Today the U.S. Treasury Department is offering $15 billion of floating-rate notes, with interest to be paid on April 30, July 31, October 31, and January 31, and a maturity date of January 31, 2016. For investors, the “floaters” can serve as a hedge against potentially rising interest rates. For Treasury, they’re an opportunity to capitalize on robust investor demand for the safest short-term investments. “Floating rate notes bring additional diversity to Treasury’s current portfolio and help support our goal of saving taxpayer dollars by financing the government’s borrowing needs at the lowest cost over time,” Mary Miller, the Treasury’s undersecretary for domestic finance, said last week.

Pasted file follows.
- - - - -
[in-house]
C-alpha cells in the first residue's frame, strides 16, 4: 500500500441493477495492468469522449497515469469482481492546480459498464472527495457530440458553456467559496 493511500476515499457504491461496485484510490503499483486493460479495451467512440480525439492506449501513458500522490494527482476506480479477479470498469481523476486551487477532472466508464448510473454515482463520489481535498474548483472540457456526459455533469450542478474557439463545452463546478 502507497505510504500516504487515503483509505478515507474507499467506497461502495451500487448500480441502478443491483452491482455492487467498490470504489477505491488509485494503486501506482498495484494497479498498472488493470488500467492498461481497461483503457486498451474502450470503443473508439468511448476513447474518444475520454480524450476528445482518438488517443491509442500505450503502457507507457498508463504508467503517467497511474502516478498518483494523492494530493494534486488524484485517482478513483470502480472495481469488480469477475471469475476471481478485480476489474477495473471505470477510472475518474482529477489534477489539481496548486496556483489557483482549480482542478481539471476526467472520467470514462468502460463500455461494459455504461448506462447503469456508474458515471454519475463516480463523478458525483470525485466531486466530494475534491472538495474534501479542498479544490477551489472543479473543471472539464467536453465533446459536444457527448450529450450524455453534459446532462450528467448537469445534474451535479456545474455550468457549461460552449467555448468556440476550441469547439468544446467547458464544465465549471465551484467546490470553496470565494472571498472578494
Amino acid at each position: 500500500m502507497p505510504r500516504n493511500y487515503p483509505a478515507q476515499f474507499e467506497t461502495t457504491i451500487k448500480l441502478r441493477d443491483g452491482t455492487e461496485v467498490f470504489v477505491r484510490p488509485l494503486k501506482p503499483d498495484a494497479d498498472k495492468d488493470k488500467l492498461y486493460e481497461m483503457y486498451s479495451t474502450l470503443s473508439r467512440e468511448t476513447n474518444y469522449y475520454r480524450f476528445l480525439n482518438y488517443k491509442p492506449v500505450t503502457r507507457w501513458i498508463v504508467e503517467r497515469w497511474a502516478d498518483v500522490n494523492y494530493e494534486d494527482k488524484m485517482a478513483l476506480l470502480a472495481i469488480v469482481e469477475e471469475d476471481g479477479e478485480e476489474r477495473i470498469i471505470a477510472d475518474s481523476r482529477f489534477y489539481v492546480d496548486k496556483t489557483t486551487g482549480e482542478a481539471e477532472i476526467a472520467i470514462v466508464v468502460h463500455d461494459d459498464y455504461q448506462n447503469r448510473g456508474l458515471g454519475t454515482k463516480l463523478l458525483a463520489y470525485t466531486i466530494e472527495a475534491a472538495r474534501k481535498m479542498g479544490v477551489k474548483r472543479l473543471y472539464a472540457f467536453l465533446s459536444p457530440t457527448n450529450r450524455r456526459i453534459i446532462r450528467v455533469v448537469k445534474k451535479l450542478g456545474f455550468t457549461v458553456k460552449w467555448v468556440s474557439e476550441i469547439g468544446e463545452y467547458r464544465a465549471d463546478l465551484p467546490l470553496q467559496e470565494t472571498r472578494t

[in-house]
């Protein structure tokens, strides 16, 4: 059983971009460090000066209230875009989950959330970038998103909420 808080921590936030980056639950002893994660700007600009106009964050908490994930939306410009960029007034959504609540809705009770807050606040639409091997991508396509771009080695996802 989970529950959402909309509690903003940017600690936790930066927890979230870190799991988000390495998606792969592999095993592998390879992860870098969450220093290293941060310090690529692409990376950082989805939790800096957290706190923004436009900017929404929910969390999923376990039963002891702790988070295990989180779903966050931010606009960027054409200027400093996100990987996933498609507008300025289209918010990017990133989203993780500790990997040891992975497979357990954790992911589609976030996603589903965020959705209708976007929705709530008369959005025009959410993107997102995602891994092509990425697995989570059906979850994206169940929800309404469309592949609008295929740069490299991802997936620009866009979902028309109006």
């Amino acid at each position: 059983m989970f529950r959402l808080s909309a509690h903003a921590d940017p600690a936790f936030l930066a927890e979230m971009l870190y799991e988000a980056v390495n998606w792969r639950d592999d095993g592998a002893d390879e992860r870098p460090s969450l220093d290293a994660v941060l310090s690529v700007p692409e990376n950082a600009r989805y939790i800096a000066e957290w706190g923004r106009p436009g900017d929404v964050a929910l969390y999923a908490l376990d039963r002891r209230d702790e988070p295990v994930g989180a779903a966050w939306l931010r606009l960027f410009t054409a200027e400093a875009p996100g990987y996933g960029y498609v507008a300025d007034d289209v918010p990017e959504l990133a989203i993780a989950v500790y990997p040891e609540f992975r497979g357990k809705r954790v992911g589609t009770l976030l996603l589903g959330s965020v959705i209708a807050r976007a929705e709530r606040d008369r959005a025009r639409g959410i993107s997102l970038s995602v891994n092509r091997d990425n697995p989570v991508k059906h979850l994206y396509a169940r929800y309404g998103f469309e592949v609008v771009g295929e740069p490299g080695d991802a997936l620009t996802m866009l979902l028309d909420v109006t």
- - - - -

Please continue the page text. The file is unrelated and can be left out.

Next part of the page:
Keeping up with the latest digital innovations has replaced economic conditions and regulatory changes as the biggest concern for global executives this year.
Company also plans $30 billion in U.S. capital expenditures.
Wage and hour settlements accounted for $1.2B of the total.
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Follow these 4 steps to help protect profit and avoid currency related losses while doing business across borders.
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